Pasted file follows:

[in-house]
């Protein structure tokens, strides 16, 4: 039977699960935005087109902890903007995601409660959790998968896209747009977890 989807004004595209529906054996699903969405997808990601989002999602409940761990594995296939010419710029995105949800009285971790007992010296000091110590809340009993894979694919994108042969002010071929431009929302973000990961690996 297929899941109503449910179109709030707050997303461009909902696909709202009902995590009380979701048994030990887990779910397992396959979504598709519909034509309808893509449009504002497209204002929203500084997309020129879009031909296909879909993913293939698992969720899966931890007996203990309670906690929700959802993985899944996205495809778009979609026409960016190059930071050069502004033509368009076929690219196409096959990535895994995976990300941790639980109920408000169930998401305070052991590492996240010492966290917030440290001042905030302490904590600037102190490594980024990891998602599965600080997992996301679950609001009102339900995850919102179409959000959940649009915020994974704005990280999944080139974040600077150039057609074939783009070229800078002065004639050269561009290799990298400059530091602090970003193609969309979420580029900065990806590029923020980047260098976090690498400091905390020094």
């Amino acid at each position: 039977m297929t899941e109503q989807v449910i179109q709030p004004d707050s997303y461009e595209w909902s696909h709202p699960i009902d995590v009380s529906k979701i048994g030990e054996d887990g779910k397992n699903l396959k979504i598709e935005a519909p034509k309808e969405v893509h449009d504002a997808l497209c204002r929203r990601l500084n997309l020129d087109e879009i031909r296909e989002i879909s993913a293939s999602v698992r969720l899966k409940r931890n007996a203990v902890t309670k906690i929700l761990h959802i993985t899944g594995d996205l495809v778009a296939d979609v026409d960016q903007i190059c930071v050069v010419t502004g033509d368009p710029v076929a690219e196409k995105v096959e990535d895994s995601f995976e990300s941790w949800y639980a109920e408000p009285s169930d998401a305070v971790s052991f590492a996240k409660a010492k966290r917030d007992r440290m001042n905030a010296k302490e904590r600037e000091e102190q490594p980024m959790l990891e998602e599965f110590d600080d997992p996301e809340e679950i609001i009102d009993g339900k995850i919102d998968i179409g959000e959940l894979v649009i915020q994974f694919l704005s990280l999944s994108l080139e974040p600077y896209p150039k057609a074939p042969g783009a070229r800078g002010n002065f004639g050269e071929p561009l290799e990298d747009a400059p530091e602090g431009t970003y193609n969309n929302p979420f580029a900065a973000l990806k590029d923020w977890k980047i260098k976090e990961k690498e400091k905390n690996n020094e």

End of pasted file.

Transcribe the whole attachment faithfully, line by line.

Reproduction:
[in-house]
């Protein structure tokens, strides 16, 4: 039977699960935005087109902890903007995601409660959790998968896209747009977890 989807004004595209529906054996699903969405997808990601989002999602409940761990594995296939010419710029995105949800009285971790007992010296000091110590809340009993894979694919994108042969002010071929431009929302973000990961690996 297929899941109503449910179109709030707050997303461009909902696909709202009902995590009380979701048994030990887990779910397992396959979504598709519909034509309808893509449009504002497209204002929203500084997309020129879009031909296909879909993913293939698992969720899966931890007996203990309670906690929700959802993985899944996205495809778009979609026409960016190059930071050069502004033509368009076929690219196409096959990535895994995976990300941790639980109920408000169930998401305070052991590492996240010492966290917030440290001042905030302490904590600037102190490594980024990891998602599965600080997992996301679950609001009102339900995850919102179409959000959940649009915020994974704005990280999944080139974040600077150039057609074939783009070229800078002065004639050269561009290799990298400059530091602090970003193609969309979420580029900065990806590029923020980047260098976090690498400091905390020094």
């Amino acid at each position: 039977m297929t899941e109503q989807v449910i179109q709030p004004d707050s997303y461009e595209w909902s696909h709202p699960i009902d995590v009380s529906k979701i048994g030990e054996d887990g779910k397992n699903l396959k979504i598709e935005a519909p034509k309808e969405v893509h449009d504002a997808l497209c204002r929203r990601l500084n997309l020129d087109e879009i031909r296909e989002i879909s993913a293939s999602v698992r969720l899966k409940r931890n007996a203990v902890t309670k906690i929700l761990h959802i993985t899944g594995d996205l495809v778009a296939d979609v026409d960016q903007i190059c930071v050069v010419t502004g033509d368009p710029v076929a690219e196409k995105v096959e990535d895994s995601f995976e990300s941790w949800y639980a109920e408000p009285s169930d998401a305070v971790s052991f590492a996240k409660a010492k966290r917030d007992r440290m001042n905030a010296k302490e904590r600037e000091e102190q490594p980024m959790l990891e998602e599965f110590d600080d997992p996301e809340e679950i609001i009102d009993g339900k995850i919102d998968i179409g959000e959940l894979v649009i915020q994974f694919l704005s990280l999944s994108l080139e974040p600077y896209p150039k057609a074939p042969g783009a070229r800078g002010n002065f004639g050269e071929p561009l290799e990298d747009a400059p530091e602090g431009t970003y193609n969309n929302p979420f580029a900065a973000l990806k590029d923020w977890k980047i260098k976090e990961k690498e400091k905390n690996n020094e």